Because public places exist for the benefit of all, I firmly believe that smoking should be banned in them because smoking is a personal choice that directly affects others. This is by no means a violation of anyone’s rights; what it means, in fact, is a protection of everyone’s rights. As the following will reveal, cigarette smoking is an annoyance to non-smokers and a serious risk to their health. Also, as this banning does not deny smokers the right to smoke in private spaces, it is irrational to argue that prohibitions violate the rights of such people. In plain terms, no one has the right to inflict on others a personal choice that is both offensive to many and dangerous to them.

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It is difficult to think of anything more personal than the air we breathe, and taking in smoke exhaled from a smoker, along with the fumes of their cigarette, is a direct assault on this critical and personal process. This is true no matter any actual health risks posed by smoking because smoke is plainly not clean air. It is a powerful irritation to the senses, and a highly disagreeable smell and taste. I myself have been in restaurants that still permit smoking, and the effect is so strong that my appetite is affected and I cannot even enjoy the taste of a meal. This is true for many, and that so many restaurants enjoy great success with smoking bans in place clearly supports this. Then, the unpleasant effects occur within any confined space so, when that space is public, non-smokers like myself are actually abused. The abuse also goes beyond states of being offended because the smoke itself is clearly unhealthy.

Opponents of smoking bans like to assert that there is no real evidence of secondhand smoke harming health, but the proof is simply too large to ignore. In study after study, it is confirmed that secondhand smoke is more than an irritation to non-smokers; it is a serious health risk. It is estimated that over 62,000 people die annually from heart disease directly linked to secondhand smoke exposure, as thousands also develop fatal lung cancer from the same cause (Owing 146).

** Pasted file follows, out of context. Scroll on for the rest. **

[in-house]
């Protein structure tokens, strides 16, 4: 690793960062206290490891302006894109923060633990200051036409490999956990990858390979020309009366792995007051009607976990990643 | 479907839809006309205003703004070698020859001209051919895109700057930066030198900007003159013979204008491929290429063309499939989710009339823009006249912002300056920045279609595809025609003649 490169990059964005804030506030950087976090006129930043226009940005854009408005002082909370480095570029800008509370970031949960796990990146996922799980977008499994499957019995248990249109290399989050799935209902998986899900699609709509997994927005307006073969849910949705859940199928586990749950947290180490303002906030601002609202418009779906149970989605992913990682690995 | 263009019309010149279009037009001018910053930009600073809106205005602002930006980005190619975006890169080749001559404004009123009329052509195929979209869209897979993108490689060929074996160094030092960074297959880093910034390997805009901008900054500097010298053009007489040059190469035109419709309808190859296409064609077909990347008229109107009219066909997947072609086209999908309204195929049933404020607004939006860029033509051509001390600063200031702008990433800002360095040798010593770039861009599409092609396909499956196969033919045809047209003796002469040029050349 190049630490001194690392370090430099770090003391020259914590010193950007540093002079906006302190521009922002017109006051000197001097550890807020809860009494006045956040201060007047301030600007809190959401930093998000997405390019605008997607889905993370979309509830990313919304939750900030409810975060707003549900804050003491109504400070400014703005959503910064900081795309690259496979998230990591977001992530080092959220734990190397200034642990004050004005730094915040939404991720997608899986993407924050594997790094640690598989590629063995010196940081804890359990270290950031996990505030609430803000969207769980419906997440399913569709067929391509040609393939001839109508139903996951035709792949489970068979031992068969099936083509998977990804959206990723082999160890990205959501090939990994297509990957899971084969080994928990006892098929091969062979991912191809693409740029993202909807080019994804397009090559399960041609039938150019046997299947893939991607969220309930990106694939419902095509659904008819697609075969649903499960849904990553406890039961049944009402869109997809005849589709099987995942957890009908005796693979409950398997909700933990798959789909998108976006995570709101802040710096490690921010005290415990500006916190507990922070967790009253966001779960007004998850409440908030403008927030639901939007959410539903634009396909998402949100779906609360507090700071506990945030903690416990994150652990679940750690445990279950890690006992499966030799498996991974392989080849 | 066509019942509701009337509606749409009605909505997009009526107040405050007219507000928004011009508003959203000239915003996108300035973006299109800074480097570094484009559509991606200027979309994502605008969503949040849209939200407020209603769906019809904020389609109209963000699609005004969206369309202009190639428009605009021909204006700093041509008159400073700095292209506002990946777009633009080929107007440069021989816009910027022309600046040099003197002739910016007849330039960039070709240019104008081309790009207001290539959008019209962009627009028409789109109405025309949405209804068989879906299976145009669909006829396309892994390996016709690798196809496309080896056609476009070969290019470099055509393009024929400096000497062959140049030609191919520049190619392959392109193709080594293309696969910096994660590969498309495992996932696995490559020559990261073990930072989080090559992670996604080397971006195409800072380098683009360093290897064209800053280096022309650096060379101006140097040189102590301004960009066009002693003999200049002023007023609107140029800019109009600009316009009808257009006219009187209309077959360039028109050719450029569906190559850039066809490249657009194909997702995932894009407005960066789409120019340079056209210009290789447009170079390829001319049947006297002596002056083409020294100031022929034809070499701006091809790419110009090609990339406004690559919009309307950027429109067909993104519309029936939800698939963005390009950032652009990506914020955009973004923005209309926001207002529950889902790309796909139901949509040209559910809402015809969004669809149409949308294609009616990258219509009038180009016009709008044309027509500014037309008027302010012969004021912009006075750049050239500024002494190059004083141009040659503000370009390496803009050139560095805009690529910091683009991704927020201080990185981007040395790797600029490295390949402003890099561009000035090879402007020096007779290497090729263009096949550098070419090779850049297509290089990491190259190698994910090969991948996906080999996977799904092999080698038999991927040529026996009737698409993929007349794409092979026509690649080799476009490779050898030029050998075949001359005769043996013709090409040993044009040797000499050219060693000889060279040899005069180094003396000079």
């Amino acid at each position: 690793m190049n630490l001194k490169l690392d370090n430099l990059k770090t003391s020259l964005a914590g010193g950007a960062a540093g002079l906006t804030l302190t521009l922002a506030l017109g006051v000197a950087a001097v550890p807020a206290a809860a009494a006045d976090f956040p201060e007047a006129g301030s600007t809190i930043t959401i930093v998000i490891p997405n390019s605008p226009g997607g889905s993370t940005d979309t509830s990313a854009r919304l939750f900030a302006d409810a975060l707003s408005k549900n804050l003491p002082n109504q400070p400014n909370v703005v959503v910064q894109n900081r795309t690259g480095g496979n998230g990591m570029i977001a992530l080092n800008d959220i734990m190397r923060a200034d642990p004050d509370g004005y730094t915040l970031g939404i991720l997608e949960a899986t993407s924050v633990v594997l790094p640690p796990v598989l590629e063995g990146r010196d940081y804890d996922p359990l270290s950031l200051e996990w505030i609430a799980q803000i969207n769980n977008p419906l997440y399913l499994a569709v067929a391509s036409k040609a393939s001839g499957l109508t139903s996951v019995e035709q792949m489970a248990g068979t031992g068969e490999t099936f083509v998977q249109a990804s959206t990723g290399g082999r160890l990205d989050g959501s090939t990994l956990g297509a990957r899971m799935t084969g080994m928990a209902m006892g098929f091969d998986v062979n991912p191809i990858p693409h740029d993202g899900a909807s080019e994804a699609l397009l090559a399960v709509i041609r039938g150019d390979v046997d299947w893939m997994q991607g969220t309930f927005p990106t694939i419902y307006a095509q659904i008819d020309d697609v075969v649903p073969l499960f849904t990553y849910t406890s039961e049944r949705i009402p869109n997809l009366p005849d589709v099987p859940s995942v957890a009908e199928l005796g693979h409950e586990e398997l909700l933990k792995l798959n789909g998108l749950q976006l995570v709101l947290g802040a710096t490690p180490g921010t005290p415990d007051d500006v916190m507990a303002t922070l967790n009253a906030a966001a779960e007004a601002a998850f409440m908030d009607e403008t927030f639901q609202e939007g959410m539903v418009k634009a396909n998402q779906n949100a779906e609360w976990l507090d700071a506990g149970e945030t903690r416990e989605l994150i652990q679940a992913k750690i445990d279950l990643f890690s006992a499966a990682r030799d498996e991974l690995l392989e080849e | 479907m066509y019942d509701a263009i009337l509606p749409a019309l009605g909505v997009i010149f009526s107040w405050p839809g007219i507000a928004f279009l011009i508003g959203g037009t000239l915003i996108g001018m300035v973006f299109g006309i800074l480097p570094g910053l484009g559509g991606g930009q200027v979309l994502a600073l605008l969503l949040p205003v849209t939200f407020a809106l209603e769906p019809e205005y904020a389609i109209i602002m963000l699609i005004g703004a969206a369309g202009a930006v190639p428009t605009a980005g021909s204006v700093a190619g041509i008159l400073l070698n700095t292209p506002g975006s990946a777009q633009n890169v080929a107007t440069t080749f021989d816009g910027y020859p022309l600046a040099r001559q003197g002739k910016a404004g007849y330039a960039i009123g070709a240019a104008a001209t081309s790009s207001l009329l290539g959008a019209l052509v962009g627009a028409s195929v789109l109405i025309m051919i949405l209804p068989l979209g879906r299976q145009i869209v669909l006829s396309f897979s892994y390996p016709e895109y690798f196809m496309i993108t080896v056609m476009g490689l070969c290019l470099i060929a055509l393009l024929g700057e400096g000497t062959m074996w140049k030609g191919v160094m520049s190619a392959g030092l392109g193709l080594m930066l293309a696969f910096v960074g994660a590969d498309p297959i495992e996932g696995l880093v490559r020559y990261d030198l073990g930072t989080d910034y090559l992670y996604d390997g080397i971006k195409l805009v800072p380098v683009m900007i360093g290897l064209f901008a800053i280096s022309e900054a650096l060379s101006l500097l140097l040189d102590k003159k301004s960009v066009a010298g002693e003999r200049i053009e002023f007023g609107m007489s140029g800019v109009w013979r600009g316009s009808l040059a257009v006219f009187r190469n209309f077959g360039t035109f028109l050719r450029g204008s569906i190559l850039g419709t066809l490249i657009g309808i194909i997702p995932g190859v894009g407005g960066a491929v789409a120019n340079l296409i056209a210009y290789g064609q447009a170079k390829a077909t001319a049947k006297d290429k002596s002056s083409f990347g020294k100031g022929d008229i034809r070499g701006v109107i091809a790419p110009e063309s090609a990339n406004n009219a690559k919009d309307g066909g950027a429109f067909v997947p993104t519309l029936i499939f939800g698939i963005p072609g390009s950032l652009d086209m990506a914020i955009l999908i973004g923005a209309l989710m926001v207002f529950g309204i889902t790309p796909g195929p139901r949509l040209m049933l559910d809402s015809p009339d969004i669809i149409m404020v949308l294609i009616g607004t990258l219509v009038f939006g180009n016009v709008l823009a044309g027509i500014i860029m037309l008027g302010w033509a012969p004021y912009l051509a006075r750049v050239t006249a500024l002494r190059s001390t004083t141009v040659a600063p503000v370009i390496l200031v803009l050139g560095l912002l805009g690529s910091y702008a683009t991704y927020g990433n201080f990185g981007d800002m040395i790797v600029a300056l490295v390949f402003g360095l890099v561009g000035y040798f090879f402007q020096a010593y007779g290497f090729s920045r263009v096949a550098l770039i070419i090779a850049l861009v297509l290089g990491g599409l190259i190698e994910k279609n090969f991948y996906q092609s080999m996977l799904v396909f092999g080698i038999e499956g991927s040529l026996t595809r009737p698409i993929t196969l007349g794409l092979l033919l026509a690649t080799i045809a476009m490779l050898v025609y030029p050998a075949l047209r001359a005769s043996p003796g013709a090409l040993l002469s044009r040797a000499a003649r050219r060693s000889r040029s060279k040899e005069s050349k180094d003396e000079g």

This reality is critical, because it moves the issue from being one of comfort to one of safety, and no individual’s personal choice should be allowed to impact on others dangerously. There is also the important consideration that bans on public smoking have a positive effect on smokers. Since smoking bans began to be set in place in the 1980s and bars, restaurants, stores, and workplaces increasingly did not permit it, smokers have been denied access to the habit and many have been encouraged to quit (Chapman 20).

By way of argument, it is often held that public spaces are often private, commercial properties, and smoking bans represent government intrusion into how a business owner chooses to maintain their site. It is felt that to ban smoking in a commercial space is to violate the rights of the owner, who should be able to offer whatever environment they choose in their place of business (Pampel 70). This view is important because it goes to basic, constitutional rights. Unfortunately, it ignores the greater reality that the government is entitled to act in the interests of the public’s welfare, and this outweighs commercial concerns. Just as the business owner is legally obligated to have exits and fire extinguishers, so too are they obligated to restrict a practice harmful to their customers.

The debate about smoking in public spaces is likely fueled by the fact that, for so many years, smoking was a social norm and even a sign of maturity. Then, there is no discounting the fact that public spaces should accommodate all, no matter their personal preferences. This is valid, certainly. However, when a personal preference goes beyond the personal, as smoking does, the individual waives the right to practice it in a shared space. It is that simple, and this is the real choice the smoker makes. No one is denying them the right to smoke in their homes or in any private arena. However, when they smoke where others gather, they do more than exercise a personal choice; they invade the space and senses of others, as they create health risks for those who have made different choices. These are the basic realities, and they lead me to believe absolutely that bans in smoking in public spaces violate no rights, and instead serve as protections for the well-being of those within the spaces: the public.

  • Chapman, S. Public Health Advocacy and Tobacco Control: Making Smoking History. Hoboken: John Wiley & Sons, 2008. Print.
  • Owing, J. H. Focus on Smoking and Health Research. New York: Nova Publishers, 2005. Print.
  • Pampel, F. C. Tobacco Industry and Smoking. New York: Infobase Publishing, 2009. Print.